In his post Instructional Design Lessons from the State Fair, Brian Washburn discusses learner preference from the viewpoint of his children’s behaviors at the state fair. One child enjoys going on the rides while the other would rather play the games. Washburn relates learning to going on a roller coaster. He explains that a ride is something that happens to you. There is no need to perform or do anything, just enjoy the ride. He claims that some people prefer to learn in the same fashion as riding a ride. They prefer to sit back and let it happen, becoming passengers to the material they are learning. Washburn asks “What can we, as instructional designers and trainers, do to hold ourselves accountable to making sure this kind of training participant still walks away with increased knowledge, skills or abilities?” He proposes multiple methods of delivery, such as storytelling and gaming,…

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Hybrid Learning has been thrust into the spotlight within my network of corporate trainers. It seems to be the most appropriate solution to the “new normal.” Leaners still get the lessons they need and then they can come into an in-person workshop when it is safe to do so. It made perfect sense to me, so I began to think of ways to convert existing in-person workshops to media that is in line with hybrid learning. My plan was to convert some stuff to PowerPoint, put together a few eLearning modules and roll everything out piece by piece.  Of course, everyone else was doing it so why shouldn’t we? Enter, Stephanie Morgan from hrzone.com. In researching strategies, I came across her post titled Blended learning: how to craft the perfect blend for boosting performance. In it, she discusses a post from Donald Clark about what blended learning shouldn’t be. Suffice…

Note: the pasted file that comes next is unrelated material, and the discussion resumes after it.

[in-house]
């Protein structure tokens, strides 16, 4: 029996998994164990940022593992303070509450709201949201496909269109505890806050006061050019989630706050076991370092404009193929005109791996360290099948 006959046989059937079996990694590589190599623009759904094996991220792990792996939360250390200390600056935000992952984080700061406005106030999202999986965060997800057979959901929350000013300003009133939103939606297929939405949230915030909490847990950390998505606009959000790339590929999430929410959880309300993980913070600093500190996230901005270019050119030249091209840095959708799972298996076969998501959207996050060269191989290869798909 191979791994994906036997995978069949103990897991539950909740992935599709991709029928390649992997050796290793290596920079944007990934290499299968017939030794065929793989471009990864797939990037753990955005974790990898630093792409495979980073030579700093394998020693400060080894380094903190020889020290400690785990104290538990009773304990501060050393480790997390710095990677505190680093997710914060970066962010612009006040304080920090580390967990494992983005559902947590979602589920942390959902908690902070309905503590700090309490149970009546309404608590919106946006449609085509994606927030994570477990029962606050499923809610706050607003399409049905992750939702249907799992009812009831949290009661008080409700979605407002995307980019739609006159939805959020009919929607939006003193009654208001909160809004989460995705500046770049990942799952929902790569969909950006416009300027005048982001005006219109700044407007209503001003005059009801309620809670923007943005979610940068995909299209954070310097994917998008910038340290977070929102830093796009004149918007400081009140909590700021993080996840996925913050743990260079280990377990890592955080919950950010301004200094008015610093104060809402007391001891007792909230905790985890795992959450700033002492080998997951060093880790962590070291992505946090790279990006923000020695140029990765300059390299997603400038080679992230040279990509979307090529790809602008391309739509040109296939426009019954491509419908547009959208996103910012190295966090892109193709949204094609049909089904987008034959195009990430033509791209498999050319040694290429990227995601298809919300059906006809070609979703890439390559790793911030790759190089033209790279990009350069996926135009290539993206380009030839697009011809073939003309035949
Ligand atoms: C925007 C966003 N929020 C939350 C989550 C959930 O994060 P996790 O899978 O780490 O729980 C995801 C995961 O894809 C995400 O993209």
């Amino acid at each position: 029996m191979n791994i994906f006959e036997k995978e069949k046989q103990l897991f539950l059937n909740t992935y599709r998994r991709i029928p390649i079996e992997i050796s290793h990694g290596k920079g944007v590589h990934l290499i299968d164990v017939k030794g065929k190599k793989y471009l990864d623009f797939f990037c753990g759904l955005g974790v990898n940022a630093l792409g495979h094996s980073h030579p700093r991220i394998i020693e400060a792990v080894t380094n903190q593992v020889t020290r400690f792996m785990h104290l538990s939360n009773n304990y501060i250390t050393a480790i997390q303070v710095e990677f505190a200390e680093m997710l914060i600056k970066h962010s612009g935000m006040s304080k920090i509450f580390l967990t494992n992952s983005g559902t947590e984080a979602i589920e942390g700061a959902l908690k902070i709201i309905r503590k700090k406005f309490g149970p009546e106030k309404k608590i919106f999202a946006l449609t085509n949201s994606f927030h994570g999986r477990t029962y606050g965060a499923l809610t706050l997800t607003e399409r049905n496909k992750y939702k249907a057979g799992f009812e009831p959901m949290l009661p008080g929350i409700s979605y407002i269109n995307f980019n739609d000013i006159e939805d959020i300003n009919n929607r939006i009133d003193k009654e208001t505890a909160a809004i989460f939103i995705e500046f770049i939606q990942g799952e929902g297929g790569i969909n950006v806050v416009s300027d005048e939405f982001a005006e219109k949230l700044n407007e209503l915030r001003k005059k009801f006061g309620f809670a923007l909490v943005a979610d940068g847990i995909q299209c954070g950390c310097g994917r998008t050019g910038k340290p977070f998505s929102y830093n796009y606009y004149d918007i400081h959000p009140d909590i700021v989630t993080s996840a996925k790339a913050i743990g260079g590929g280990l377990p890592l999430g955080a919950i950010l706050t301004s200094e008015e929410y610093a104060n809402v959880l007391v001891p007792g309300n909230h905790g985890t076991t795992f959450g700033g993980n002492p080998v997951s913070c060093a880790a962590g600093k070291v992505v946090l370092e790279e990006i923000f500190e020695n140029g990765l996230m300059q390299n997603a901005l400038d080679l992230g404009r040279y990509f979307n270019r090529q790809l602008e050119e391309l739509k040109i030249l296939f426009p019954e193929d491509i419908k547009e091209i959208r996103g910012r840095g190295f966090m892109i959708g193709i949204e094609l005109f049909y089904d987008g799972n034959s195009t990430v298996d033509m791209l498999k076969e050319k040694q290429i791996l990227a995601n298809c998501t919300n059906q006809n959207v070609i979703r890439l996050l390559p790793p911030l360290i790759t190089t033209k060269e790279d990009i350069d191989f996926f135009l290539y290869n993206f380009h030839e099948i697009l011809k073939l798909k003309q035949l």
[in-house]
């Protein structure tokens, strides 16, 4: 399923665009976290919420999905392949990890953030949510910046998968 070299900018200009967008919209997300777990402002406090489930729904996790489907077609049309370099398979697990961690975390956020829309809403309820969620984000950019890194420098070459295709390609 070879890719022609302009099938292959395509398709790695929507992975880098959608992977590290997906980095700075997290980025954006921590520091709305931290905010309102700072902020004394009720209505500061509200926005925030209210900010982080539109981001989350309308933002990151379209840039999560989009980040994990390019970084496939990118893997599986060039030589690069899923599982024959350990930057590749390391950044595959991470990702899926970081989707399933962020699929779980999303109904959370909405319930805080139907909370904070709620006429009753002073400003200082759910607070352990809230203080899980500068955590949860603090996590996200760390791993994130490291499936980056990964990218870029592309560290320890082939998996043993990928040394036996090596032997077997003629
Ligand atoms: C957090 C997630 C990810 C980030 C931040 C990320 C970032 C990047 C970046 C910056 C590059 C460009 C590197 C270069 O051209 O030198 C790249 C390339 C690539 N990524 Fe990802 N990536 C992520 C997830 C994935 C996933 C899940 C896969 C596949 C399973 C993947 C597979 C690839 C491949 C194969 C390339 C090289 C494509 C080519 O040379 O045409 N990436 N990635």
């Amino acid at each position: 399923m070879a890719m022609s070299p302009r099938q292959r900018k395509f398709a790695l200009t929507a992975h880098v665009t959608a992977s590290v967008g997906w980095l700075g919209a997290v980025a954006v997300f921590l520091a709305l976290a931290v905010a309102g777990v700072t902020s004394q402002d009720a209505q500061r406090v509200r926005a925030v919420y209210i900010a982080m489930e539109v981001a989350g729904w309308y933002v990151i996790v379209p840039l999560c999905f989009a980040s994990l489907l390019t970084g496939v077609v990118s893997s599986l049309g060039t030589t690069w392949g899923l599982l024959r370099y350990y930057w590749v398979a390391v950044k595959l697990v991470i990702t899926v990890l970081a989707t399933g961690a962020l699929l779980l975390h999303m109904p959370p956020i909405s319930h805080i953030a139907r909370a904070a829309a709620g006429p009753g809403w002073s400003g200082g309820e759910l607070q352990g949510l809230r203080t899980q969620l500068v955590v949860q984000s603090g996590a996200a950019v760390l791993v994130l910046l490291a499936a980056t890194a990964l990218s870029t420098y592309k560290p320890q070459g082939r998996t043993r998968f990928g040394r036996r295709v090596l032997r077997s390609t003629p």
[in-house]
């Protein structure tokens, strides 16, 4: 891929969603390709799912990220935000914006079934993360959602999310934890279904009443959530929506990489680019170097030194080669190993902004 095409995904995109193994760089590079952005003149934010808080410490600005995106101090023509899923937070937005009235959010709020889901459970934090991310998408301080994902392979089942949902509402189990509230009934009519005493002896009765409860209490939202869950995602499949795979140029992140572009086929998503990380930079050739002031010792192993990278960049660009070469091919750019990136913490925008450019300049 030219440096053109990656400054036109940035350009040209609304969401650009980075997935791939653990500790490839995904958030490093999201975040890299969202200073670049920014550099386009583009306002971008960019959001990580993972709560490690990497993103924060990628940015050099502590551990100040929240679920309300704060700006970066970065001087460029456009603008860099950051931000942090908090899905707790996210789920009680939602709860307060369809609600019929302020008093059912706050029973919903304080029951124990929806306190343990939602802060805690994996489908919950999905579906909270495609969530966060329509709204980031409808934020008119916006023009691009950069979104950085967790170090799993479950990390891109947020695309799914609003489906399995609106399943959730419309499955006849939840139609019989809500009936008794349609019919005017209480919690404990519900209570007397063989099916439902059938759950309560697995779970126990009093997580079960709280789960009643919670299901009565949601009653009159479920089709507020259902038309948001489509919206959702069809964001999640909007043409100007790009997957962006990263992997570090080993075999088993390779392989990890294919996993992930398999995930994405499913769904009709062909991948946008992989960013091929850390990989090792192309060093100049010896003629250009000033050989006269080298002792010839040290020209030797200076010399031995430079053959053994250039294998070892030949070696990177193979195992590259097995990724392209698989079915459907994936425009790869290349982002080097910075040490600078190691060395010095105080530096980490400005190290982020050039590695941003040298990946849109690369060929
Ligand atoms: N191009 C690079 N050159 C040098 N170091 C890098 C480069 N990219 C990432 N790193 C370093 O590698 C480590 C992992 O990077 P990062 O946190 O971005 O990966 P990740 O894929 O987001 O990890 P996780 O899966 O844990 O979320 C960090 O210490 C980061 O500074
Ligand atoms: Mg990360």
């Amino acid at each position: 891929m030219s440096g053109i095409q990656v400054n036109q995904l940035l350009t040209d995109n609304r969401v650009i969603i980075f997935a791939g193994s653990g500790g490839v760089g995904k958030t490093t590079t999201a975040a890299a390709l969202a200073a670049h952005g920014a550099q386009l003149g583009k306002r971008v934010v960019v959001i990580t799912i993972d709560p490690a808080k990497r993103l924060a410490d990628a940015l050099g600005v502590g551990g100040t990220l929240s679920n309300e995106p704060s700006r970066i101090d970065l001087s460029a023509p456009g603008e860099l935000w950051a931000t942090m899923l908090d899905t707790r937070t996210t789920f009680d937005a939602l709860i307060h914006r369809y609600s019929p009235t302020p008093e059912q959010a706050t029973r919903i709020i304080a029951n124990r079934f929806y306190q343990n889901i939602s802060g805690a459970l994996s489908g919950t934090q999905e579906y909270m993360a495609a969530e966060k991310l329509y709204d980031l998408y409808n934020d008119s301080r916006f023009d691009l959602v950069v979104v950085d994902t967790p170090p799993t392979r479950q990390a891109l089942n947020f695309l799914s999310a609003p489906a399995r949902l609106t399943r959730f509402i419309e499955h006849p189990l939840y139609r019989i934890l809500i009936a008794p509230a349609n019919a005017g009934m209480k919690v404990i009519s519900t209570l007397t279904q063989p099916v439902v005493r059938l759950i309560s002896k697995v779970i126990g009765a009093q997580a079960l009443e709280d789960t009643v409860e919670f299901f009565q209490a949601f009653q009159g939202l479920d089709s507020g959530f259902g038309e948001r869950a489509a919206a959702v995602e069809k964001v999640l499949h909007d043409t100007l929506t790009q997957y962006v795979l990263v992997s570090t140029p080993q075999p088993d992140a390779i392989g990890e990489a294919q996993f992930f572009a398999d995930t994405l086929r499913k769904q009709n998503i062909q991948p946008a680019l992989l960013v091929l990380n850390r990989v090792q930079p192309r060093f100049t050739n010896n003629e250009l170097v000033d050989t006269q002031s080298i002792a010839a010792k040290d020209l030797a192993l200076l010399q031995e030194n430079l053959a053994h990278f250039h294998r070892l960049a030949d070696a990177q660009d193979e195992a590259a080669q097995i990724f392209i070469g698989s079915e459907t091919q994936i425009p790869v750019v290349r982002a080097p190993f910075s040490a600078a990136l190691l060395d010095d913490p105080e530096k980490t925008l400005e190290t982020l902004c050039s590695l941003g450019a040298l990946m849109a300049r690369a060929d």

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  The Covid-19 pandemic is making some trainers rethink their usual methods of delivering learning. For some, switching over to remote or hybrid learning wasn’t an issue. For others, including me, the option for remote is just not there. For those of us that may be stuck with classroom style training as the only medium allowed for training, we are tasked with coming up for strategies to train in a socially distant world.             First worry and consideration is class size. It depends on the size of your facilities. For me, we are reduced to half the amount of people allowed in our training rooms. Many of our workshops utilize group work and role plays, all of which may not be the safest activities to perform. Also, the thought of wearing a face covering for multiple hours a day is a cause for concern and could be a major distraction. …

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